Start Spring Gardening - Not Sneezing

Start Spring Gardening Not Sneezing

Just because you suffer from seasonal allergies does not mean you cannot enjoy spring gardening and have a beautiful garden and yard.  With some careful planning now, you can enjoy spring and summer full of color without itchy, watery eyes, and a runny or stuffy nose.

Seasonal allergies start in the spring with certain varieties of trees and continue on through the summer with grasses.  The one thing that the allergy-causing plants have in common is that their pollen is spread through the air.  If you keep this in mind, you can plan a spring and summer garden that is full of color but not air-borne pollen.

One way to bring color to your yard without pollen is to select plants that have multi-colored leaves.  There are many varieties of coleus that sport colors ranging from pinks to yellows, to reds along with splashes of green and white.  Scarlett, Pastel, Pineapple, and Coral Sunrise coleus are beautifully mixed with common impatiens.

Weigela will make a shrub with flowers that attract bees and hummingbirds. Because weigela relies on bees, butterflies, and hummingbirds to spread its pollen, it is perfect for the low pollen garden.  In general, any plant that attracts bees or butterflies will not cause a problem with your allergies.

This also means you can have hibiscus shrubs, buddleia, hydrangeas, and roses in the yard and create an Eden for the pollinators without adding to your pollen problems.  All of these plants rely on bees and butterflies to move pollen from one plant to another. 

All of your garden vegetables will be pollen allergy-friendly.  This includes the brassicas (cabbages, collards, broccoli, Brussels sprouts) the nightshades (tomatoes, peppers, eggplants, potatoes) and cucurbits (squashes, cucumbers, and melons).  These plants all self-pollinate or utilize bees and other insects for pollination.  This means that they do not produce airborne pollen and make them allergy-friendly in the garden.

If you want a plant that not only looks good but tastes good, tries Opal basil.  The leaves are a beautiful purple and a delight to the eye. It is slightly fragrant so it pleases the nose.  The leaves are yummy in salads and Italian dishes. The plant does not produce wind-blown pollen.

You are safe planting any member of the mint family.  This includes the mints, the basils, the oreganos, and marjorams.  When these plants do go to flower, they produce waxy pollen that attracts bees.  They do not produce airborne pollen.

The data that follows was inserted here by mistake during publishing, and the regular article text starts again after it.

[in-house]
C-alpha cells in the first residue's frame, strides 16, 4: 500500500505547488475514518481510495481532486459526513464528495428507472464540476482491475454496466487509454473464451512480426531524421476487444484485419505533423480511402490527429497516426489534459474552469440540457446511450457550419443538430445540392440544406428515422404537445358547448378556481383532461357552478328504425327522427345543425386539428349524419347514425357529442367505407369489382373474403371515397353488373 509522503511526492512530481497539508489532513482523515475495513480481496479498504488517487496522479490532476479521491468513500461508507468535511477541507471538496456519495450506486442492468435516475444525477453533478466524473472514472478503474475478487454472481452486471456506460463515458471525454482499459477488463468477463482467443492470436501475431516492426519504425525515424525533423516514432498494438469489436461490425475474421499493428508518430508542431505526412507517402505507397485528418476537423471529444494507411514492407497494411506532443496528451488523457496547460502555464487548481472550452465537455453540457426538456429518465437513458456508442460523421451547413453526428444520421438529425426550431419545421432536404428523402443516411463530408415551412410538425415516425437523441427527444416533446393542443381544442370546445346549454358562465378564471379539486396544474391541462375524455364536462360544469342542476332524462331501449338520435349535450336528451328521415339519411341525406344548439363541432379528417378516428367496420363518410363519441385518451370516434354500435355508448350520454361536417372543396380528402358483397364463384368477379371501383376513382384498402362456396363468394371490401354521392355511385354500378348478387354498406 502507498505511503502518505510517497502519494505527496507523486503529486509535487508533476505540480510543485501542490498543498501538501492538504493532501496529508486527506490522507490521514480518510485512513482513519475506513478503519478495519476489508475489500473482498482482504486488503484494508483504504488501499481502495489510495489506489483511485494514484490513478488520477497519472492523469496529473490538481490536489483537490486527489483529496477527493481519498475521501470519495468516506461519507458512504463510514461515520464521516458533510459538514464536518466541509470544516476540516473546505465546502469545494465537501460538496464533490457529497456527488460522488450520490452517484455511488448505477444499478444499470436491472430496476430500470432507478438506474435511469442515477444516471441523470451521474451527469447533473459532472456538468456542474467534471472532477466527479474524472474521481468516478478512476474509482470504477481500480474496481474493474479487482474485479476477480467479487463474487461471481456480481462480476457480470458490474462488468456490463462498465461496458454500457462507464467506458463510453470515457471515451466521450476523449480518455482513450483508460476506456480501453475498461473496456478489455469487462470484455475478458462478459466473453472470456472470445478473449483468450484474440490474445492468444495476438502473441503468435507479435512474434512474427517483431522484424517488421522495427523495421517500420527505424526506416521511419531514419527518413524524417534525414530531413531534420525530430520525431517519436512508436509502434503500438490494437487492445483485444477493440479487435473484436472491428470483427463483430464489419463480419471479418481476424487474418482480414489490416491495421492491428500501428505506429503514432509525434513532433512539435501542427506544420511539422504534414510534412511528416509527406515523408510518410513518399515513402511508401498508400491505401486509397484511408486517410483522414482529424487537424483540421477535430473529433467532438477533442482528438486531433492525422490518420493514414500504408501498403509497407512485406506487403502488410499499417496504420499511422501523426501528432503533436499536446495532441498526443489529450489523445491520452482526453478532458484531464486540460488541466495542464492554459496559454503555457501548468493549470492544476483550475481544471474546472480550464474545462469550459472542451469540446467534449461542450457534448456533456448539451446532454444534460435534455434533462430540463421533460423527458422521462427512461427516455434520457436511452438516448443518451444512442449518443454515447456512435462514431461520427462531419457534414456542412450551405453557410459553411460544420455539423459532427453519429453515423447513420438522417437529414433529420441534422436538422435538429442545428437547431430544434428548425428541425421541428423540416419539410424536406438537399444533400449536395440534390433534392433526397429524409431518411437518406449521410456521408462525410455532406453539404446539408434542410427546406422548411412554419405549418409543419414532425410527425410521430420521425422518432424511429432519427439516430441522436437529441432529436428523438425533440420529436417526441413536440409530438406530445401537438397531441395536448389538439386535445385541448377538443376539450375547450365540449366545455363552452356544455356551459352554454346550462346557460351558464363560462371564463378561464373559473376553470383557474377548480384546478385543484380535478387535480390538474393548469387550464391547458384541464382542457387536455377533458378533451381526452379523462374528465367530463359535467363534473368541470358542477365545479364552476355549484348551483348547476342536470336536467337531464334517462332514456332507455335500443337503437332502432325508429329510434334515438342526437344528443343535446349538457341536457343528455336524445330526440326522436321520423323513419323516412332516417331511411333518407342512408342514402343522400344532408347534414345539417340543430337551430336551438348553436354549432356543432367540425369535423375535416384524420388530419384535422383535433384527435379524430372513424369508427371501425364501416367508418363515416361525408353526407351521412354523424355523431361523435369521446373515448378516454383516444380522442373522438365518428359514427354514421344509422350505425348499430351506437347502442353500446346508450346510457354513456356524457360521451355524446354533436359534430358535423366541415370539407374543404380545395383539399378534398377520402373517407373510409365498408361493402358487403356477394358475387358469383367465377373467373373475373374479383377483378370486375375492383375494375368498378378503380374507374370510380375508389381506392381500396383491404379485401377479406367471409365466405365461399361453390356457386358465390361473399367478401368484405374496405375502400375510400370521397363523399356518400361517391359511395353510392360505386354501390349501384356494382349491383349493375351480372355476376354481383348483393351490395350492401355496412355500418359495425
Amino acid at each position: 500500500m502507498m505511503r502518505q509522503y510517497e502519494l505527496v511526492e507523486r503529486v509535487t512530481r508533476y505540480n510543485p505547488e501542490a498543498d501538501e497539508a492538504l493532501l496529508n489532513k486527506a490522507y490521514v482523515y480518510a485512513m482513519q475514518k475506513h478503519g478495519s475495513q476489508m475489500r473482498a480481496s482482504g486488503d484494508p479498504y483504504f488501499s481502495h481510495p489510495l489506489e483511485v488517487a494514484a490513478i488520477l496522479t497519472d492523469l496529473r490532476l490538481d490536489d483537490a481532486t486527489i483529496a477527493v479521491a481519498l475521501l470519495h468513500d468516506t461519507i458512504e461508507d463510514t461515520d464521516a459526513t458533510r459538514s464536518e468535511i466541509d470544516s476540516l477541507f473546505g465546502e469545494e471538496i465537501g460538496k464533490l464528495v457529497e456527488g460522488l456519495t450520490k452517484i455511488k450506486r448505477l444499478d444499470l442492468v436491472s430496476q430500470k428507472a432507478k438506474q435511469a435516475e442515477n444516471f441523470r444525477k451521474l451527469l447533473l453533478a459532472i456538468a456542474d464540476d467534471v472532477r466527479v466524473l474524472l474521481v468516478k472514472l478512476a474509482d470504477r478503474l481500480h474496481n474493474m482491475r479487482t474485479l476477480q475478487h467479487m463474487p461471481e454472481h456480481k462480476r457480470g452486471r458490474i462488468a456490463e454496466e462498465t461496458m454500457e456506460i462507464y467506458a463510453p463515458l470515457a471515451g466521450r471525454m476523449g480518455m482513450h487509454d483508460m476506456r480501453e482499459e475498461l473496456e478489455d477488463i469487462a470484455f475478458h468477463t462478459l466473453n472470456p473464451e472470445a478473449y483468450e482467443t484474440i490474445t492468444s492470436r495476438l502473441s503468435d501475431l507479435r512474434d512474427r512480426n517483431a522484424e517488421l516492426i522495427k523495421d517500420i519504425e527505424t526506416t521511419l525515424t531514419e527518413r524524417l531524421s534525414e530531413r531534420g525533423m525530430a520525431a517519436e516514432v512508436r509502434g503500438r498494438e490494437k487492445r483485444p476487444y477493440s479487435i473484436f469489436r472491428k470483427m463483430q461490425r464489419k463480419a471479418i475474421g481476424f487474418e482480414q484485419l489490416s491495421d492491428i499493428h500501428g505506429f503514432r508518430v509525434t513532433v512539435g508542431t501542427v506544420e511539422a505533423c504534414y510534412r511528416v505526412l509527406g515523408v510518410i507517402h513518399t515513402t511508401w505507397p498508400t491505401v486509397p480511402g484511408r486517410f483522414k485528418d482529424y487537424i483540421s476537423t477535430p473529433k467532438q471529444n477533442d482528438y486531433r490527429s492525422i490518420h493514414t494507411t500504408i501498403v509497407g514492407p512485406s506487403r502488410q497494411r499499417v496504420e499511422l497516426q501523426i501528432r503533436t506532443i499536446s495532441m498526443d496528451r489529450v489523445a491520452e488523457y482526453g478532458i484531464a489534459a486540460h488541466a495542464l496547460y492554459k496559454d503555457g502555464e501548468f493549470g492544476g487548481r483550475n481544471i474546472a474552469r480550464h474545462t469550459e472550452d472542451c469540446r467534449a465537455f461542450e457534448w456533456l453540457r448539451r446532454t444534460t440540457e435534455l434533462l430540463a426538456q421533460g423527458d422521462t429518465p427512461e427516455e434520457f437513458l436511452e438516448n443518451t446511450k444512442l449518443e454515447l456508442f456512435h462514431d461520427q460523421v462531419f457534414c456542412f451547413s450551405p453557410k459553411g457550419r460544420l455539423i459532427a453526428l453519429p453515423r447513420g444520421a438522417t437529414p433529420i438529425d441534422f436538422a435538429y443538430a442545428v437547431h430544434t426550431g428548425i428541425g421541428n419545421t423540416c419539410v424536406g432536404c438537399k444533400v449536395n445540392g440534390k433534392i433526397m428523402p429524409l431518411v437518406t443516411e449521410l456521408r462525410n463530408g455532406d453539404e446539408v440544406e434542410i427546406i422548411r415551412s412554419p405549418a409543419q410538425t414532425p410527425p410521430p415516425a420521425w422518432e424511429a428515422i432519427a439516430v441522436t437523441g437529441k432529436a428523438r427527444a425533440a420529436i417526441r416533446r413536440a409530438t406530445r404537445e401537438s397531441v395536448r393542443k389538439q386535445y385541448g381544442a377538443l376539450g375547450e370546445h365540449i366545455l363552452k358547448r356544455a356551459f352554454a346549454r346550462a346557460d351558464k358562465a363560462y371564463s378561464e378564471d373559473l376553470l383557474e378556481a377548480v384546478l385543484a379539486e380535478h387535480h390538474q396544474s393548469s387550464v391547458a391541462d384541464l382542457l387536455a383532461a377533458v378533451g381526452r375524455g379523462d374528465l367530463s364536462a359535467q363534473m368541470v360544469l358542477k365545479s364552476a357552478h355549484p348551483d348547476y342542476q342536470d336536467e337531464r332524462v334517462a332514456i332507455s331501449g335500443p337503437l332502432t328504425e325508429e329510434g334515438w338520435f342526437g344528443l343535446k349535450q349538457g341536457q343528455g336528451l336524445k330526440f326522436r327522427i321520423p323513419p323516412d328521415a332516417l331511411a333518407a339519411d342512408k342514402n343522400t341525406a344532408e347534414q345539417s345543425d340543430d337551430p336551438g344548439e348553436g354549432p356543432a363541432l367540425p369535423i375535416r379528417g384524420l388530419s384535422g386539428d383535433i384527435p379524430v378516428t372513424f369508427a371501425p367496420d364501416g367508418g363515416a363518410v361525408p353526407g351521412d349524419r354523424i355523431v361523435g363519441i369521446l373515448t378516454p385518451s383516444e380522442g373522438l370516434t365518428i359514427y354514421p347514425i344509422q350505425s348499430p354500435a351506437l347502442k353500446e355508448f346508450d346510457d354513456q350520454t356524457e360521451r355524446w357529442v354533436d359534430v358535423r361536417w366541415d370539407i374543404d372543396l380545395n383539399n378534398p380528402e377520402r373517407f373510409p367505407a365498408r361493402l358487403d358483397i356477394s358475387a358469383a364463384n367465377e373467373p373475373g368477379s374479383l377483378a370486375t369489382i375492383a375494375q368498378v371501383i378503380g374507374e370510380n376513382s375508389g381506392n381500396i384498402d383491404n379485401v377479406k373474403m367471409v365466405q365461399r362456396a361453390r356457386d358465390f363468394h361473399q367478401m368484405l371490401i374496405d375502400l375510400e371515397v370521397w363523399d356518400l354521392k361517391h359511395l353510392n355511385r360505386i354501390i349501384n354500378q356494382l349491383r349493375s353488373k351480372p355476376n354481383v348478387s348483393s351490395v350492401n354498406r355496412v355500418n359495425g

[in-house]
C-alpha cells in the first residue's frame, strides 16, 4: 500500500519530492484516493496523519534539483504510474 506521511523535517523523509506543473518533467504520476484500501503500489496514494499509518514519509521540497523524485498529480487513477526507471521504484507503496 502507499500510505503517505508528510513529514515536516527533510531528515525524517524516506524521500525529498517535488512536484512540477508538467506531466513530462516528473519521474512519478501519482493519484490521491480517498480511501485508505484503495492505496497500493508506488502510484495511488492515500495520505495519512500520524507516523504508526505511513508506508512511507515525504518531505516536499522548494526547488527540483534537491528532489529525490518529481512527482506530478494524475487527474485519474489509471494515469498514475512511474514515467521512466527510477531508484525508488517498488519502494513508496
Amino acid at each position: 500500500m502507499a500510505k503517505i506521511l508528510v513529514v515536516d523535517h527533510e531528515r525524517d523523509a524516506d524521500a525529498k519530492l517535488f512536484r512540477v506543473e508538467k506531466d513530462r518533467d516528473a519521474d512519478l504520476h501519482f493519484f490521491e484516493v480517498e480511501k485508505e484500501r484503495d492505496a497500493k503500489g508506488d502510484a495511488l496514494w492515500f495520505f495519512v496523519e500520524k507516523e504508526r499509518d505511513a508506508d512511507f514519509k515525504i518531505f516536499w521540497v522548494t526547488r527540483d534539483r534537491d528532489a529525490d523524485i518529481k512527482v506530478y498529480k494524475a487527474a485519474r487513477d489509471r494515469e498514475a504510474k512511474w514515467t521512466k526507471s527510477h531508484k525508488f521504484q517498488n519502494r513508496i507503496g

If you want to plant trees avoid elm and birch trees.  Plant apple, pear, peach, and dogwood trees for less air-borne pollen.  If you want more succulent-type plants, use sedums such as golden sedum or dragon’s blood sedum.  Hen and Chicks is a succulent with an interesting shape and color and will not produce pollen.

If you have mold allergies, be sure to wear a mask when turning over the soil or moving mulch, as spores might be disturbed.

With a little careful planning, have seasonal allergies does not mean you cannot have a colorful garden.

If you keep this in mind, you can plan a spring and summer garden that is full of color but without itchy, watery eyes and a runny or stuffy nose.

Till next time

Cheryl

PS. Take a shower. Get the pollen off your skin and out of your hair as soon as possible. Make sure to wash your hair or brush it out really well before bed. Otherwise, you'll be inhaling allergens all night from your pillow.






Also in AllergyStore.com | Helpful Information to Help You Live Better

How Protective Bedding and Air Purification Turns Your Bedroom Into a Safe Space
How Protective Bedding and Air Purification Turns Your Bedroom Into a Safe Space

How Clean is Your Bedroom? We’re not talking about whether or not you have socks laying around on the floor. we’re interested in air quality. Chances are that you don’t know how clean the air in your room is, and once you find out the answer, you probably won’t like it.

View full article →

Bed Bugs in College Dorms Can Be a Big Problem
Bed Bugs in College Dorms Can Be a Big Problem

Bed bug infestations have had a major resurgence in recent years, mostly because more people are traveling and moving around more. It comes as no surprise, then, that college dorms and apartments can become a hotbed of bed bug activity.

View full article →

Thinking Back to School for College?
Thinking Back to School for College?

It's not even the end of July yet, but its time to start thinking about back to school for college.  Colleges and universities generally begin classes sometime after August 20.  That means you have just a little over a month to prepare to send your young adult off on their college adventure. 

View full article →